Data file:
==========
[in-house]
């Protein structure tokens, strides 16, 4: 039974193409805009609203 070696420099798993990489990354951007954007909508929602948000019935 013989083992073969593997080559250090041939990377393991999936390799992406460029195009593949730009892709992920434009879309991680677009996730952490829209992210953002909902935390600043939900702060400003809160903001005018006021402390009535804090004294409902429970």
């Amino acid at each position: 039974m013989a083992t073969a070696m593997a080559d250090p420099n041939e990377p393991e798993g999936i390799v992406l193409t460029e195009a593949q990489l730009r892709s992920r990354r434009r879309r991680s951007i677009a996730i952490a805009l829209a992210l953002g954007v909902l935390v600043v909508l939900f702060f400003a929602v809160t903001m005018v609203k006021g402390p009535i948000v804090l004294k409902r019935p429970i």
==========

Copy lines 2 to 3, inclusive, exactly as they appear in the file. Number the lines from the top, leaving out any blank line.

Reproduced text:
């Protein structure tokens, strides 16, 4: 039974193409805009609203 070696420099798993990489990354951007954007909508929602948000019935 013989083992073969593997080559250090041939990377393991999936390799992406460029195009593949730009892709992920434009879309991680677009996730952490829209992210953002909902935390600043939900702060400003809160903001005018006021402390009535804090004294409902429970």
């Amino acid at each position: 039974m013989a083992t073969a070696m593997a080559d250090p420099n041939e990377p393991e798993g999936i390799v992406l193409t460029e195009a593949q990489l730009r892709s992920r990354r434009r879309r991680s951007i677009a996730i952490a805009l829209a992210l953002g954007v909902l935390v600043v909508l939900f702060f400003a929602v809160t903001m005018v609203k006021g402390p009535i948000v804090l004294k409902r019935p429970i």